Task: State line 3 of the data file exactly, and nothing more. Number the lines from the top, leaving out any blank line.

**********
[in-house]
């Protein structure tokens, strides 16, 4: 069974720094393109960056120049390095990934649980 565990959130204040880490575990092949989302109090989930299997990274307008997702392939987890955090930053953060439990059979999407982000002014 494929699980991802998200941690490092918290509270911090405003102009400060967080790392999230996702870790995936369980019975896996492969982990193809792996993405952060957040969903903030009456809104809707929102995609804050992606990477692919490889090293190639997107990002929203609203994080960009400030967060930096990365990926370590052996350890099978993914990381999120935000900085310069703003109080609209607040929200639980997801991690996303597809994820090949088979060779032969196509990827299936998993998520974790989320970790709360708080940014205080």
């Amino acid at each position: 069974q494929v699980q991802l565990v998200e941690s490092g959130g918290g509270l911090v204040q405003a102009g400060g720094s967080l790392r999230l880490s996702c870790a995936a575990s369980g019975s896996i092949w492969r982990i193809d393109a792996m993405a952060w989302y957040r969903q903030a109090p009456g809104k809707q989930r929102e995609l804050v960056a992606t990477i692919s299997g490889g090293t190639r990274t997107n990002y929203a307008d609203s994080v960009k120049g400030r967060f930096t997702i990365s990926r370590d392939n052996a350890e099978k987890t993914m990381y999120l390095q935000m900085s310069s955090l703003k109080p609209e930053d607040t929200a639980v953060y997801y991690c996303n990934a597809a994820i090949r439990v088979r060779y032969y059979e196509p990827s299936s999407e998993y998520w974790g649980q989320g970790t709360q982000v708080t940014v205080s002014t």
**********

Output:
């Amino acid at each position: 069974q494929v699980q991802l565990v998200e941690s490092g959130g918290g509270l911090v204040q405003a102009g400060g720094s967080l790392r999230l880490s996702c870790a995936a575990s369980g019975s896996i092949w492969r982990i193809d393109a792996m993405a952060w989302y957040r969903q903030a109090p009456g809104k809707q989930r929102e995609l804050v960056a992606t990477i692919s299997g490889g090293t190639r990274t997107n990002y929203a307008d609203s994080v960009k120049g400030r967060f930096t997702i990365s990926r370590d392939n052996a350890e099978k987890t993914m990381y999120l390095q935000m900085s310069s955090l703003k109080p609209e930053d607040t929200a639980v953060y997801y991690c996303n990934a597809a994820i090949r439990v088979r060779y032969y059979e196509p990827s299936s999407e998993y998520w974790g649980q989320g970790t709360q982000v708080t940014v205080s002014t």